A reader writes:
Apparently October 16th is “Boss’s Day.” A person in my department at work has sent out an email asking for $5 from each of us to buy our manager a gift. While $5 isn’t going to break the bank, there are over 20 employees on my team, equaling $100 for a gift.
A little background: my company is especially proud of the charity work it does and consequently is always asking for donations and participation in charity drives. I’ve come to terms with it and do my small, albeit sometimes begrudging, bit.
This recent request, however, has frustrated me quite a bit. The team manager in question is new, they have only been here a month and has had no opportunity to be a “good” boss to us. I am also not particularly fond of them in general. One hundred dollars seems like an outrageous amount of money for someone who we don’t know very well and who already makes exponentially more than any of us on the team.
Is there any way to politely decline involvement? Can I just ignore this request for money? Am I making too big a deal out of this? Help! I feel like I’m constantly being nickel and dimed.
Well, first, let’s separate out “Boss’s Day” from charity drives. Charity drives in the workplace pose their own problems when people feel pressured to contribute to them, but at least they’re for charity. Boss’s Day, on the other hand, is just BS.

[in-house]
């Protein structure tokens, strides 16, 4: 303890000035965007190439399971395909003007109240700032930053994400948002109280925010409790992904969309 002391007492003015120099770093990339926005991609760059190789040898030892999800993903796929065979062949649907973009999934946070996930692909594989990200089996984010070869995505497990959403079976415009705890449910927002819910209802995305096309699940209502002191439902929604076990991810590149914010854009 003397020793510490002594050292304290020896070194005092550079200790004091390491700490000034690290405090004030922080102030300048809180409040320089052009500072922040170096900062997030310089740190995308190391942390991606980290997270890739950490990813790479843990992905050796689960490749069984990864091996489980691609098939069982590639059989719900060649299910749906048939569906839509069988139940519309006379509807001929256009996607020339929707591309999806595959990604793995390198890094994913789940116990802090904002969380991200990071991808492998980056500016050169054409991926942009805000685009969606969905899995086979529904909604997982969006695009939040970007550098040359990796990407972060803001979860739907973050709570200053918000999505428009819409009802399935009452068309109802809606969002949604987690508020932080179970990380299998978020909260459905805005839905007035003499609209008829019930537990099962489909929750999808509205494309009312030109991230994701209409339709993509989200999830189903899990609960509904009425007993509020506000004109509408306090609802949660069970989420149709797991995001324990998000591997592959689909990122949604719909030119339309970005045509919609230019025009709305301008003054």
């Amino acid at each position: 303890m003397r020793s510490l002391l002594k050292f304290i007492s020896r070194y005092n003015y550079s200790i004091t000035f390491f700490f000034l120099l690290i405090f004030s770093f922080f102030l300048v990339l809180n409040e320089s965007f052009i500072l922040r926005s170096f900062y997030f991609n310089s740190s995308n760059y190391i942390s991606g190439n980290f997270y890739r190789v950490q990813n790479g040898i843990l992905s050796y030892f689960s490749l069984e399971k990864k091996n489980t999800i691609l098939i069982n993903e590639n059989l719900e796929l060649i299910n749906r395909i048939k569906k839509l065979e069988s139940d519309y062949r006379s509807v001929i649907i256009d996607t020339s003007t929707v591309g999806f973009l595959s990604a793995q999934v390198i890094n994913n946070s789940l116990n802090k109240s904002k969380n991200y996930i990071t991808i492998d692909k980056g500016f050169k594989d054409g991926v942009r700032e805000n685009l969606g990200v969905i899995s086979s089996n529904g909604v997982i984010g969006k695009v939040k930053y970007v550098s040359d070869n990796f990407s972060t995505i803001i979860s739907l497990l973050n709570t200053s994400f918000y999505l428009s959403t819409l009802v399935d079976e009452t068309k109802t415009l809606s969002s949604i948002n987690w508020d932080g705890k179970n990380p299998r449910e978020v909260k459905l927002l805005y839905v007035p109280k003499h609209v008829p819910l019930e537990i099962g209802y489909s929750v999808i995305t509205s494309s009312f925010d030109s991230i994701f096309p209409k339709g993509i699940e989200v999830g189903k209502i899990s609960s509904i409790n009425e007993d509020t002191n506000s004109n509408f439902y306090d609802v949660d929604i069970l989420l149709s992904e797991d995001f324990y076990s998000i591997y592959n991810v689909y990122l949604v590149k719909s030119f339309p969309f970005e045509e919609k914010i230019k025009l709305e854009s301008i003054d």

It’s a recently made-up fake holiday, most bosses really don’t want gifts from their subordinates, etiquette says that any gift-giving should be from a boss to an employee and not the other way around, and any sensible boss is going to feel awkward about their team celebrating this mock-worthy holiday (and doubly so if they’ve only been on the job for a month) because any halfway competent boss knows that the only kind of celebration of a manager that really matters is freely-given, unsolicited praise or thanks. Forced thanks compelled by an event like this is pretty cringeworthy.
You’d be doing the rest of your coworkers a favor if you speak up about how dumb this is, and you’ll almost certainly be joined by others. I’d “reply all” to the email and say something like this: “Most managers I’ve known have felt ‘Boss’s Day’ was silly and embarrassing and would rather their staff not spend money on them, particularly since they make more than their team. [New Boss] seems sensible enough that I’m sure she feels the same. If anyone really wants to observe it, let’s all sign a card, but let’s not put her and everyone else in an awkward position of taking up a collection for a $100 gift.”
Most people are thinking this, and it would do some good for someone to speak up and say it.